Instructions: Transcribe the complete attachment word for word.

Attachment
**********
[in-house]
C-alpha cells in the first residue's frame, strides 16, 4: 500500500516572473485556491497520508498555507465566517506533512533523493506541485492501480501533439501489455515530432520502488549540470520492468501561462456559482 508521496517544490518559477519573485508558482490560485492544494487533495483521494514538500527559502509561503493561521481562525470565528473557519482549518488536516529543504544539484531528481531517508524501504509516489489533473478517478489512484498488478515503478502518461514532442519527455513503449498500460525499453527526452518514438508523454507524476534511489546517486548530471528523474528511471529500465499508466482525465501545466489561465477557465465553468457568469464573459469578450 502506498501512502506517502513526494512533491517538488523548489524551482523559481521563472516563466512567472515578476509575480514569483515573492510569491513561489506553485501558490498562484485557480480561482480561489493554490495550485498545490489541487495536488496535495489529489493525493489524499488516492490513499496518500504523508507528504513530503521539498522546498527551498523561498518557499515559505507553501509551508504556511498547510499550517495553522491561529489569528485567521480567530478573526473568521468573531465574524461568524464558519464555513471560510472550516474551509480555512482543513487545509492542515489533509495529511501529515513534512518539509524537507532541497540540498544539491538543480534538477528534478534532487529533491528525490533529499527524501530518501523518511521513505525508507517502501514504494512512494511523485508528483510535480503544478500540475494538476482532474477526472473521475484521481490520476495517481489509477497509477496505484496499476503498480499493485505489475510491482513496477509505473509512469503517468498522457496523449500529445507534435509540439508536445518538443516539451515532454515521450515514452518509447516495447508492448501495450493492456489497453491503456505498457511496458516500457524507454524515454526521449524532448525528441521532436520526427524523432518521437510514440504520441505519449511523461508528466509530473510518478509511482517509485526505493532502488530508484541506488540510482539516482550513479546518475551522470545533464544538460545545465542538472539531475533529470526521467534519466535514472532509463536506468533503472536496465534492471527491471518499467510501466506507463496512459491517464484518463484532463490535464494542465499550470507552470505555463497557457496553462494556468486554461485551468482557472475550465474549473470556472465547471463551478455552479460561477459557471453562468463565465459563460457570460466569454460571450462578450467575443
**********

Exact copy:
[in-house]
C-alpha cells in the first residue's frame, strides 16, 4: 500500500516572473485556491497520508498555507465566517506533512533523493506541485492501480501533439501489455515530432520502488549540470520492468501561462456559482 508521496517544490518559477519573485508558482490560485492544494487533495483521494514538500527559502509561503493561521481562525470565528473557519482549518488536516529543504544539484531528481531517508524501504509516489489533473478517478489512484498488478515503478502518461514532442519527455513503449498500460525499453527526452518514438508523454507524476534511489546517486548530471528523474528511471529500465499508466482525465501545466489561465477557465465553468457568469464573459469578450 502506498501512502506517502513526494512533491517538488523548489524551482523559481521563472516563466512567472515578476509575480514569483515573492510569491513561489506553485501558490498562484485557480480561482480561489493554490495550485498545490489541487495536488496535495489529489493525493489524499488516492490513499496518500504523508507528504513530503521539498522546498527551498523561498518557499515559505507553501509551508504556511498547510499550517495553522491561529489569528485567521480567530478573526473568521468573531465574524461568524464558519464555513471560510472550516474551509480555512482543513487545509492542515489533509495529511501529515513534512518539509524537507532541497540540498544539491538543480534538477528534478534532487529533491528525490533529499527524501530518501523518511521513505525508507517502501514504494512512494511523485508528483510535480503544478500540475494538476482532474477526472473521475484521481490520476495517481489509477497509477496505484496499476503498480499493485505489475510491482513496477509505473509512469503517468498522457496523449500529445507534435509540439508536445518538443516539451515532454515521450515514452518509447516495447508492448501495450493492456489497453491503456505498457511496458516500457524507454524515454526521449524532448525528441521532436520526427524523432518521437510514440504520441505519449511523461508528466509530473510518478509511482517509485526505493532502488530508484541506488540510482539516482550513479546518475551522470545533464544538460545545465542538472539531475533529470526521467534519466535514472532509463536506468533503472536496465534492471527491471518499467510501466506507463496512459491517464484518463484532463490535464494542465499550470507552470505555463497557457496553462494556468486554461485551468482557472475550465474549473470556472465547471463551478455552479460561477459557471453562468463565465459563460457570460466569454460571450462578450467575443